Our first match (Moscow 1984/85) was an unlimited one. The regulations, which were highly constraining for the challenger - play to six wins without counting draws and a return match (also unlimited!) - were adopted by FIDE with Karpov's agreement before his match with Korchnoi (Baguio 1978), although return matches had been abolished back in the early 1960s. However, playing for many months without a restriction on the number of games proved to be beyond Karpov's strength. At the finish in Baguio he suffered three defeats, and in our Moscow match he lost the 47th and 48th games, after which the FIDE President terminated the match 'without the declaration of a result'. Botvinnik called it 'an absolute disgrace, thank God the only one in the entire history of chess!'
Alas, the scandalous conclusion of the match overshadowed its rich chess content, which was not in fact professionally studied by the experts. And yet, despite the obvious mistakes, in particular by me, it was from our unlimited marathon that modern chess proceeded in a new direction. This was my first major event where I did not annotate the games. Why? The tension was so great and prolonged, and the psychological background so dark, that I had no desire to tackle this work. Besides, there was also no time - a new match was due to begin within six months... Now I am finally able to fill this gap.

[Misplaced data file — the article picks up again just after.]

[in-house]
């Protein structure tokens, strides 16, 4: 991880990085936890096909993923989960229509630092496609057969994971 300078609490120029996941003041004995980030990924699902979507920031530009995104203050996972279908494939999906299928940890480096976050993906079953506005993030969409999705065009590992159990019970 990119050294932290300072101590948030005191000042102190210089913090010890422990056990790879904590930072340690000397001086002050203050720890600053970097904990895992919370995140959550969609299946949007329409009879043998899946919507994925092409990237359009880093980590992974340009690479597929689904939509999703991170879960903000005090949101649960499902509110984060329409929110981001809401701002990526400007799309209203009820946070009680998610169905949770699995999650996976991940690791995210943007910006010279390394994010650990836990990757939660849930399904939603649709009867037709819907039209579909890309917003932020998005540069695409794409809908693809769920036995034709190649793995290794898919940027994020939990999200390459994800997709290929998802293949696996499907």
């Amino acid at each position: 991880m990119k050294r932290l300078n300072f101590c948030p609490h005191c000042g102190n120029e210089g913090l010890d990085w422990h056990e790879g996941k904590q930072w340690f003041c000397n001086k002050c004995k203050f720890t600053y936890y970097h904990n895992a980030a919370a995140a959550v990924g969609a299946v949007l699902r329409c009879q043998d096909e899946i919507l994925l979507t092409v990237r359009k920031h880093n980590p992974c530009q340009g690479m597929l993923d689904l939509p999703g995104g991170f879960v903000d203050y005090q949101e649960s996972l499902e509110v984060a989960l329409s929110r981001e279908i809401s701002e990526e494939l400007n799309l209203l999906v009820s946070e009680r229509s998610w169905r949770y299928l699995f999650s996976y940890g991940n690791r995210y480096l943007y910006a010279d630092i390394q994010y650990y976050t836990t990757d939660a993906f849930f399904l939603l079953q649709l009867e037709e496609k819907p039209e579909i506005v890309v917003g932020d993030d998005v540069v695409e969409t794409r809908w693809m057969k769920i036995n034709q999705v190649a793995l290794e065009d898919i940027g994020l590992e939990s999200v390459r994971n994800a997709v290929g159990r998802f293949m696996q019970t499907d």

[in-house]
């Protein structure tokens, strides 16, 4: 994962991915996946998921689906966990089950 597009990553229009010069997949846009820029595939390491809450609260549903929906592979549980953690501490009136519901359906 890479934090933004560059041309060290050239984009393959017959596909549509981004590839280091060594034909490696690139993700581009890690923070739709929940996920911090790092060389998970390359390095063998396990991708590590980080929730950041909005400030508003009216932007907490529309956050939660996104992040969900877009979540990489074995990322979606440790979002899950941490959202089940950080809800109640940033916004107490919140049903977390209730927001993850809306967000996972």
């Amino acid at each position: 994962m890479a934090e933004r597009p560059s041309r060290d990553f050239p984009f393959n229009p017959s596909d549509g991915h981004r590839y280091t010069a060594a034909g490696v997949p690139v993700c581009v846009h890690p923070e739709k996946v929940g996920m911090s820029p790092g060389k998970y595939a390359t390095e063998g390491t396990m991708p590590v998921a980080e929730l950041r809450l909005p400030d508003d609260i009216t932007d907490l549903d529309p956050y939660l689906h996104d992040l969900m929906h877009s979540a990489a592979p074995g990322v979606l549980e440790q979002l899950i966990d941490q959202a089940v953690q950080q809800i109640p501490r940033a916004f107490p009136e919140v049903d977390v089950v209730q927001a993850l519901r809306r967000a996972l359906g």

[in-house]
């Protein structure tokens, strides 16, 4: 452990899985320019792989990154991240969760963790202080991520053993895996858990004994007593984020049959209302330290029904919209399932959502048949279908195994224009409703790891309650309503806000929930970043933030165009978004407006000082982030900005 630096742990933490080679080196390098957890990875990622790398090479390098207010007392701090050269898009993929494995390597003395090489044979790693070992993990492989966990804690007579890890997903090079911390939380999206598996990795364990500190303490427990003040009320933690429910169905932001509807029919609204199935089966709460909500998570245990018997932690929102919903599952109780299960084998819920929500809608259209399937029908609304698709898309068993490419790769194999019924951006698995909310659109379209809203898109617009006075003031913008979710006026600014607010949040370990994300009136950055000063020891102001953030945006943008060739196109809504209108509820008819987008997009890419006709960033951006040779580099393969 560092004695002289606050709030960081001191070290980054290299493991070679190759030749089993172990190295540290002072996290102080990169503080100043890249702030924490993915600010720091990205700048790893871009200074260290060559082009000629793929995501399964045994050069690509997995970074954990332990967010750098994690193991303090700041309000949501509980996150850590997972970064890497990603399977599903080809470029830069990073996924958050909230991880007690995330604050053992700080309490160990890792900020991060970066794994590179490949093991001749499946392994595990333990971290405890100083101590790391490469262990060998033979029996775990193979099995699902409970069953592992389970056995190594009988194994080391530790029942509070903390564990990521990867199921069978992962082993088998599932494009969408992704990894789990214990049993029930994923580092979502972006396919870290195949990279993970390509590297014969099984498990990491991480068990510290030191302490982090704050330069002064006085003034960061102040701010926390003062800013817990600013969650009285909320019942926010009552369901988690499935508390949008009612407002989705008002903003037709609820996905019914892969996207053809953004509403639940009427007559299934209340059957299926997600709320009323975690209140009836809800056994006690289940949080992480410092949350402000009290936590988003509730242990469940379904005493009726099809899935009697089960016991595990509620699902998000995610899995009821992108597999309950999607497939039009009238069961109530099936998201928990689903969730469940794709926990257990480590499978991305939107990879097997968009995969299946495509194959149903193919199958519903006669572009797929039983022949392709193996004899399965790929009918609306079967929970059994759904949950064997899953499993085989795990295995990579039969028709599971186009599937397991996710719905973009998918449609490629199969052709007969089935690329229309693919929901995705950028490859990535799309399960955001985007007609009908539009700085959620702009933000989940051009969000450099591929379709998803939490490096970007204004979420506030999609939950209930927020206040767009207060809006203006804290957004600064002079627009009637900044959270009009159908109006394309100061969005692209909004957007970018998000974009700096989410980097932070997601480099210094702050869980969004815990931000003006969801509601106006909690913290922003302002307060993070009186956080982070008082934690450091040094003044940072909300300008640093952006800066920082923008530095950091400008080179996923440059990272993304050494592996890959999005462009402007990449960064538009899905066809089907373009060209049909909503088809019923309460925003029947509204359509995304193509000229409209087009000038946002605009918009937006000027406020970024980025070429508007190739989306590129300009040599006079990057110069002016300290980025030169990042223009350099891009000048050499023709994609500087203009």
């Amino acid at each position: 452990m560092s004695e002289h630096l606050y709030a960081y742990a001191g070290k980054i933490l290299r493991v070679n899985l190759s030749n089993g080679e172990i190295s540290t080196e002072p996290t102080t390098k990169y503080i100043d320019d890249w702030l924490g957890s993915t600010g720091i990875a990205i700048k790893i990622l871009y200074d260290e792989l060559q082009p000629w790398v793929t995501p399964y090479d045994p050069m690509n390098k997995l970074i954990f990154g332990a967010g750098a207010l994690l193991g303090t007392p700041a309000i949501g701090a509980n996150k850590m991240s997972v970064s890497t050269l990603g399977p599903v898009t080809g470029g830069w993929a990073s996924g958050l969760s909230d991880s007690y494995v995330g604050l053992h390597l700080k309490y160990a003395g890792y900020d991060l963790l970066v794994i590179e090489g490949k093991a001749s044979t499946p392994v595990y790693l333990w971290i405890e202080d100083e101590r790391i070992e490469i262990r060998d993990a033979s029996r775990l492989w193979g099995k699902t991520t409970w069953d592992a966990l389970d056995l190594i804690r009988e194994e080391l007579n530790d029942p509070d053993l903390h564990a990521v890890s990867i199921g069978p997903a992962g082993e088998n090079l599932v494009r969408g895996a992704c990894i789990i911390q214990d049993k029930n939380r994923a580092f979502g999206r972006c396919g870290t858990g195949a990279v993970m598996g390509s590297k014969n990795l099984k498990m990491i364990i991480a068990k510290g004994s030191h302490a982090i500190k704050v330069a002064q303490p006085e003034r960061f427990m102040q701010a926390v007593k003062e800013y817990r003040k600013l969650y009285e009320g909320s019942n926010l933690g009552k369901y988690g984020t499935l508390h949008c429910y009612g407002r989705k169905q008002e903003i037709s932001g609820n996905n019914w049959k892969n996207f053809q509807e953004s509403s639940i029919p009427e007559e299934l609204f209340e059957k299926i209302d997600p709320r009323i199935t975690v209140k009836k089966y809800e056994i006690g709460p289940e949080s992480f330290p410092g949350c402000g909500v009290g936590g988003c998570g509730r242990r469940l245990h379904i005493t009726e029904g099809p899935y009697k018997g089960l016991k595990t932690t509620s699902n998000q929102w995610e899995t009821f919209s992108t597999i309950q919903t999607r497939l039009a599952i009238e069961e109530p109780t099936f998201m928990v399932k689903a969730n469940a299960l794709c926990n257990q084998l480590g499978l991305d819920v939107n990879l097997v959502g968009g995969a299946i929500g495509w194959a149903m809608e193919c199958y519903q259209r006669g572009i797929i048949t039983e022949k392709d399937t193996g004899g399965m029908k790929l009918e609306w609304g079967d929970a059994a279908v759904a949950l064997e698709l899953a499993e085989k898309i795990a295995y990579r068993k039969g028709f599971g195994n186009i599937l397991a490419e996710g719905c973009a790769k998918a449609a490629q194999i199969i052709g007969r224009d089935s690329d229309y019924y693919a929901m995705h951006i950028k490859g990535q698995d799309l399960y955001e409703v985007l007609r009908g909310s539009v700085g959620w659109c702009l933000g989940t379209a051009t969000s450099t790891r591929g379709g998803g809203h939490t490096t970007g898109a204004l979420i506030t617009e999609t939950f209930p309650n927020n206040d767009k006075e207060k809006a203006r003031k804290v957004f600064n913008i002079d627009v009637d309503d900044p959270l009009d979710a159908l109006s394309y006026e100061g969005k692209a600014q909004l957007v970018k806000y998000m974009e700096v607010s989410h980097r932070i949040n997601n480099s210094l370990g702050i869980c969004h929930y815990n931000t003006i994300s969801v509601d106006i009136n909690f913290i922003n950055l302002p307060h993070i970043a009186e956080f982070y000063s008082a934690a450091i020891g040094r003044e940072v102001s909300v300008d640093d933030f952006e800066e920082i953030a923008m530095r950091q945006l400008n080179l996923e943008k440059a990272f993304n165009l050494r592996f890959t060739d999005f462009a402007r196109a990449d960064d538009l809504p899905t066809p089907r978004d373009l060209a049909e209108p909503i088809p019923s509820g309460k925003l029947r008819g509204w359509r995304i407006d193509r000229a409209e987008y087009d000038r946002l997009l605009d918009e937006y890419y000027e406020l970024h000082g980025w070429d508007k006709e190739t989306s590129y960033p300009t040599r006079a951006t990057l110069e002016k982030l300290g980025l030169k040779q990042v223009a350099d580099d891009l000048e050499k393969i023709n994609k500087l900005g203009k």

When work on this volume was approaching completion, I added to my life experience by spending some time in jail. In late November 2007, just before the rigged parliamentary elections, I, like many other representatives of the opposition, clashed head-on with the police and the arbitrary judicial rule of Putin's Russia. The five days spent in captivity became for me a fundamentally new reference point in my relations with people. From behind bars, everything, as in chess, is seen in black and white - many expressed their solidarity, but there were also those who did not pass the test of elementary decency. Anatoly Karpov made an attempt to visit me in prison - the solidarity of champions proved stronger than political and personal disagreements! He was not able to do this: the authorities, who did not allow any lawyers to see me, did not make an exception for Kar≠pov. But in the new system of coordinates his goodwill gesture outweighed all the nega≠tive factors which had accumulated during our long years of confrontation.
I should like to express my gratitude to my former trainers Alexander Nikitin, Alexander Shakarov and Yuri Dokhoianfor their help in the preparation of this manuscript for publication.Content:
1 On the Eve of Battle
009 First acquaintance
019 Reconnaissance in force
2 The First Match: 1984/85
054 Opening preparation
058 Face to face (games 1-5)
084 Catastrophe (games 6-9)
116 The champion relaxes the pressure (games 10-15)
133 l am not yet ready to win (games 16-27)
163 The collapse of Karpov's dream (games 28-32)
182 Above the precipice (games 33-41)
210 The 'corpse' comes alive (games 42-48)
242 Stages of the battle
246 Shadow of Baguio
253 'We agreed on something quite different!'
264 To whose benefit?
269 'The match must take place!'
4 The Second Match: 1985
277 Surprise for the champion (games 1-3)
296 Double knock-down (games 4-5)
308 High tension (games 6-11)
340 Miracle gambit (games 12-16)
364 In classical style (games 17-19)
377 Hypnosis of the champion's title (games 20-23)
405 Start of a new era (game 24)
420 Index of Openings
422 Index of Complete Games